Friends of Syria, opposition agree no Assad in future government
Syrian opposition National Coalition (SNC) leader Ahmad Jarba met with Friends of Syria representatives in London ahead of November's meeting in Istanbul where all opposition parties will collectively decide whether to attend peace talks in Geneva (Suzanne Plunkett/AFP)
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After a long day of discussion Tuesday in London between Western and Arab powers and Syrian opposition leaders, the parties collectively announced that President Bashar al-Assad should be excluded from future government positions, according to AFP.
In an official announcement released after Tuesday's meeting, the Friends of Syria, represented by the so-called London 11 (Britain, Egypt, France, Germany, Italy, Jordan, Qatar, Saudi Arabia, Turkey, the United Arab Emirates and the United States), stated their agreement that "Assad and his close associates with blood on their hands will have no role in [Syria's transitional or future government]. There must be accountability for acts committed during the present conflict."
British Foreign Secretary William Hague told reporters that the Friends of Syria "are as clear as [the opposition is] that Assad has no role in a peaceful and democratic Syria." Hague also reported that the Friends of Syria reached agreement on "a number of important steps" to encourage the Syrian opposition to fully participate in the proposed peace conference in Geneva next month.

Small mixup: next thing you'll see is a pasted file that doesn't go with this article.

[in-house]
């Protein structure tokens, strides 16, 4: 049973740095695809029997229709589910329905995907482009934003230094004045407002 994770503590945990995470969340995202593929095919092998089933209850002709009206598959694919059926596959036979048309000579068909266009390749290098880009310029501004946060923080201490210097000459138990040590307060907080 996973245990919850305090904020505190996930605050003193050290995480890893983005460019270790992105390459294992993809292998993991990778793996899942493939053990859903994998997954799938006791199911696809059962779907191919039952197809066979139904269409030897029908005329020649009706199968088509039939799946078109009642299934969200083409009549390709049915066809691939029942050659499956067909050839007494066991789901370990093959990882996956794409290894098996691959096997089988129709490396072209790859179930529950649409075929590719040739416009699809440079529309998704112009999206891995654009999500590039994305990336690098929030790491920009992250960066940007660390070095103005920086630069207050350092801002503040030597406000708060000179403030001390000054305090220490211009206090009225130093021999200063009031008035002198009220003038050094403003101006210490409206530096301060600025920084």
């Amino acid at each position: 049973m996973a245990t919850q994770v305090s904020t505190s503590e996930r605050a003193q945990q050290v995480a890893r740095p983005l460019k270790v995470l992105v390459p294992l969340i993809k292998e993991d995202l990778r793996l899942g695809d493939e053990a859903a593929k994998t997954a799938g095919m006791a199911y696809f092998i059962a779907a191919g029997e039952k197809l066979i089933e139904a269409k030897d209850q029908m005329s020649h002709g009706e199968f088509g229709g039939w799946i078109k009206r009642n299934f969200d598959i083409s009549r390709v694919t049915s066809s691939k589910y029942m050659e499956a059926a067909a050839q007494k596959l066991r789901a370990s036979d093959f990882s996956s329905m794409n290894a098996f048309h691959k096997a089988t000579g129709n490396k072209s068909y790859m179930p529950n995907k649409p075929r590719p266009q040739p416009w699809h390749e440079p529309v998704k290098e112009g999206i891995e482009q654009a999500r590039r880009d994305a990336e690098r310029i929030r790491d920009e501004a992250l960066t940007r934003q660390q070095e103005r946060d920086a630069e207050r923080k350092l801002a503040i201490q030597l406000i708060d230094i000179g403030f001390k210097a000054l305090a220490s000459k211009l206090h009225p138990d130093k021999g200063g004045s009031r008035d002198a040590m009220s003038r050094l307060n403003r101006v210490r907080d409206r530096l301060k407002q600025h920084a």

At the end of Tuesday's talks, Hague continued to urge the rebels to "overcome their differences and commit themselves" to the Geneva peace talks, following announcements that some rebel groups, such at the Syrian National Council, boycott the talks if regime representatives attended. Hague also called on the president of the Syrian opposition National Coalition (SNC) Ahmad Jarba to "carry others with him" leading up to, and during, next month's meeting in Istanbul where all of the Syrian opposition leaders will meet to discuss whether or not they will participate in the Geneva meeting.
Tuesday's talks in London coincided with Assad's statements from a Monday interview with Al-Mayadeen that "factors were not in place" for Geneva II to succeed and he is willing to run for re-election in 2014, saying that he personally "[didn't] see any reason why I shouldn't run in the next election," according to the AFP report.
Syria's key ally, Russia, did not participate in Tuesday's meeting in London, under the premise that such gatherings "do not represent all Syrian people."
Russia and the US have been trying to organize the Geneva conference in conjunction with their brokered deal on destroying Syria's chemical weapon arsenals by mid-2014.
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